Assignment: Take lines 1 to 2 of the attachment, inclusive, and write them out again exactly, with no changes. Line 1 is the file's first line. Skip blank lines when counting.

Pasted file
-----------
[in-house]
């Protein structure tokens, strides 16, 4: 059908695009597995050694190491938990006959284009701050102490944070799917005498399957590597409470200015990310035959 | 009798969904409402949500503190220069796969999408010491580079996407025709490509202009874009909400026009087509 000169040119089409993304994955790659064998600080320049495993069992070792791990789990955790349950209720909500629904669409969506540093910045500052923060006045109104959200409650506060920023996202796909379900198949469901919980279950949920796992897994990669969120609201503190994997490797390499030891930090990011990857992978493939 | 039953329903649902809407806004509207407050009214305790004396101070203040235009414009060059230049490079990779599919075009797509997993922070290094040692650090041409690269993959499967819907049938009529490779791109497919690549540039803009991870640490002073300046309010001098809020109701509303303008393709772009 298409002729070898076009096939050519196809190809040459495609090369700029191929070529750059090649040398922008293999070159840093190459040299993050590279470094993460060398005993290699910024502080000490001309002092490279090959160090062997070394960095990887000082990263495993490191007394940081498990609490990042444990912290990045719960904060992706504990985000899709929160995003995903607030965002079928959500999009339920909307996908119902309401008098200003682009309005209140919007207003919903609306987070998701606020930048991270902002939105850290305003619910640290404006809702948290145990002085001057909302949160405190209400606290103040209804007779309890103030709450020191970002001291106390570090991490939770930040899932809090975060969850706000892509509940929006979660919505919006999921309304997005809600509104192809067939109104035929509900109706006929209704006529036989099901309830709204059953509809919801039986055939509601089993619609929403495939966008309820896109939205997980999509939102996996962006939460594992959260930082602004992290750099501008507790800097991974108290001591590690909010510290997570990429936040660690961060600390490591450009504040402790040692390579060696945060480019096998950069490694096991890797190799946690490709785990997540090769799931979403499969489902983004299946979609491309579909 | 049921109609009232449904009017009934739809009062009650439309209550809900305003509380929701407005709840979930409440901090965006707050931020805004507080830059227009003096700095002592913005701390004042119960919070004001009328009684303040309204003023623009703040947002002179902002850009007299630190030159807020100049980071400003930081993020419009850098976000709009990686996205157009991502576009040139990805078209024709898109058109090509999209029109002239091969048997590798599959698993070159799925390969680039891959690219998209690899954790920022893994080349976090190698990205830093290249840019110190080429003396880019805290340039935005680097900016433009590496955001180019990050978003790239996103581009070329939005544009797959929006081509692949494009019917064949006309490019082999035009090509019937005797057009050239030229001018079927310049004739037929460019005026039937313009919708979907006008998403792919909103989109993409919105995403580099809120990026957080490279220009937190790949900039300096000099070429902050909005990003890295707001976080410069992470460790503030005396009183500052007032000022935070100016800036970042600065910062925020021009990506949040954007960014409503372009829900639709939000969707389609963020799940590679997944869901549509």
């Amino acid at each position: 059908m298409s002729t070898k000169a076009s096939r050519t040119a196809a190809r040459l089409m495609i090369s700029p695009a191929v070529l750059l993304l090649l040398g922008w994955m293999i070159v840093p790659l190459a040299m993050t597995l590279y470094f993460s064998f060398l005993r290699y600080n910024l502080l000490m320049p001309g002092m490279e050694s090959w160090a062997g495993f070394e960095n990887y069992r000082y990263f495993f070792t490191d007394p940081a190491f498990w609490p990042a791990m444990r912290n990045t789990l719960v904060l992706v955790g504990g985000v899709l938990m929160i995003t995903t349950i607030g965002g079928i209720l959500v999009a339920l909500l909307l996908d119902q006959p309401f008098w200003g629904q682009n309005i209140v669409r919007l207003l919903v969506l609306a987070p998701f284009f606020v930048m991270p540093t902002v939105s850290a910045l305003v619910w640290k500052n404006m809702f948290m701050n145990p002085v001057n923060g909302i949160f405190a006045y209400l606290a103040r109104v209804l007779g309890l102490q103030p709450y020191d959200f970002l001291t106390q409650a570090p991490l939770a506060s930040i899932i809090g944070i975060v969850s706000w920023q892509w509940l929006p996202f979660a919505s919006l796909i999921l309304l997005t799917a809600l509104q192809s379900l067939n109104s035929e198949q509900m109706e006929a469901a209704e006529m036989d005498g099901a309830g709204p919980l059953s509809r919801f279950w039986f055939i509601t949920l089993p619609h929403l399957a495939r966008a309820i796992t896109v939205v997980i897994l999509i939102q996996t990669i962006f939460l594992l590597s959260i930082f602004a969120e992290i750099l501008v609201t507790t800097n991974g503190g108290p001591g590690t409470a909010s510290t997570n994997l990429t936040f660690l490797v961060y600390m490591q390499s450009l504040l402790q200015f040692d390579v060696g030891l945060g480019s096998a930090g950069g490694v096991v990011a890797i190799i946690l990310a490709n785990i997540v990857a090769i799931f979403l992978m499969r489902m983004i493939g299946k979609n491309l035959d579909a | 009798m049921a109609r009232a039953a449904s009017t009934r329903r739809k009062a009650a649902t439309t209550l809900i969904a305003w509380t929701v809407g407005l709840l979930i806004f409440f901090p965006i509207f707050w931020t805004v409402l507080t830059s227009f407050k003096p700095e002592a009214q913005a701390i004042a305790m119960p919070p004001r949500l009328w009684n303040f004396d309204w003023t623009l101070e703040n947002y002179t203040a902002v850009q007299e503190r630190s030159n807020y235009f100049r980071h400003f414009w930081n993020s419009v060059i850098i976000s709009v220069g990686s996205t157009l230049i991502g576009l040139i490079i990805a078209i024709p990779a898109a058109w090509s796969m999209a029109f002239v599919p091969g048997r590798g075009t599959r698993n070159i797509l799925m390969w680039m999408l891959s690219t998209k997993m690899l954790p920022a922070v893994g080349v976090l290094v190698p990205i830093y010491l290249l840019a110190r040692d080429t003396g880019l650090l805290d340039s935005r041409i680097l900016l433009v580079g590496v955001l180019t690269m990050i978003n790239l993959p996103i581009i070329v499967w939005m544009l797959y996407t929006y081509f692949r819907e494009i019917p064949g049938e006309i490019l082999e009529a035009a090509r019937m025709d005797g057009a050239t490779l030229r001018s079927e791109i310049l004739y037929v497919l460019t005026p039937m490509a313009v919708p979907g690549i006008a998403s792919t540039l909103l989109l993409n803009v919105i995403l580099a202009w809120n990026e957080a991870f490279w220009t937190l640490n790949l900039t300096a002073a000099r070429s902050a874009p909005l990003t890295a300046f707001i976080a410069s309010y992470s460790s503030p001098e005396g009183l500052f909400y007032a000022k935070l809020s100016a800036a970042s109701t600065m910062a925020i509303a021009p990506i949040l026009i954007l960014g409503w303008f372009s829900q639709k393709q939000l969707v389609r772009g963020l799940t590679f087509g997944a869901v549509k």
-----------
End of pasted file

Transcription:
[in-house]
């Protein structure tokens, strides 16, 4: 059908695009597995050694190491938990006959284009701050102490944070799917005498399957590597409470200015990310035959 | 009798969904409402949500503190220069796969999408010491580079996407025709490509202009874009909400026009087509 000169040119089409993304994955790659064998600080320049495993069992070792791990789990955790349950209720909500629904669409969506540093910045500052923060006045109104959200409650506060920023996202796909379900198949469901919980279950949920796992897994990669969120609201503190994997490797390499030891930090990011990857992978493939 | 039953329903649902809407806004509207407050009214305790004396101070203040235009414009060059230049490079990779599919075009797509997993922070290094040692650090041409690269993959499967819907049938009529490779791109497919690549540039803009991870640490002073300046309010001098809020109701509303303008393709772009 298409002729070898076009096939050519196809190809040459495609090369700029191929070529750059090649040398922008293999070159840093190459040299993050590279470094993460060398005993290699910024502080000490001309002092490279090959160090062997070394960095990887000082990263495993490191007394940081498990609490990042444990912290990045719960904060992706504990985000899709929160995003995903607030965002079928959500999009339920909307996908119902309401008098200003682009309005209140919007207003919903609306987070998701606020930048991270902002939105850290305003619910640290404006809702948290145990002085001057909302949160405190209400606290103040209804007779309890103030709450020191970002001291106390570090991490939770930040899932809090975060969850706000892509509940929006979660919505919006999921309304997005809600509104192809067939109104035929509900109706006929209704006529036989099901309830709204059953509809919801039986055939509601089993619609929403495939966008309820896109939205997980999509939102996996962006939460594992959260930082602004992290750099501008507790800097991974108290001591590690909010510290997570990429936040660690961060600390490591450009504040402790040692390579060696945060480019096998950069490694096991890797190799946690490709785990997540090769799931979403499969489902983004299946979609491309579909 | 049921109609009232449904009017009934739809009062009650439309209550809900305003509380929701407005709840979930409440901090965006707050931020805004507080830059227009003096700095002592913005701390004042119960919070004001009328009684303040309204003023623009703040947002002179902002850009007299630190030159807020100049980071400003930081993020419009850098976000709009990686996205157009991502576009040139990805078209024709898109058109090509999209029109002239091969048997590798599959698993070159799925390969680039891959690219998209690899954790920022893994080349976090190698990205830093290249840019110190080429003396880019805290340039935005680097900016433009590496955001180019990050978003790239996103581009070329939005544009797959929006081509692949494009019917064949006309490019082999035009090509019937005797057009050239030229001018079927310049004739037929460019005026039937313009919708979907006008998403792919909103989109993409919105995403580099809120990026957080490279220009937190790949900039300096000099070429902050909005990003890295707001976080410069992470460790503030005396009183500052007032000022935070100016800036970042600065910062925020021009990506949040954007960014409503372009829900639709939000969707389609963020799940590679997944869901549509």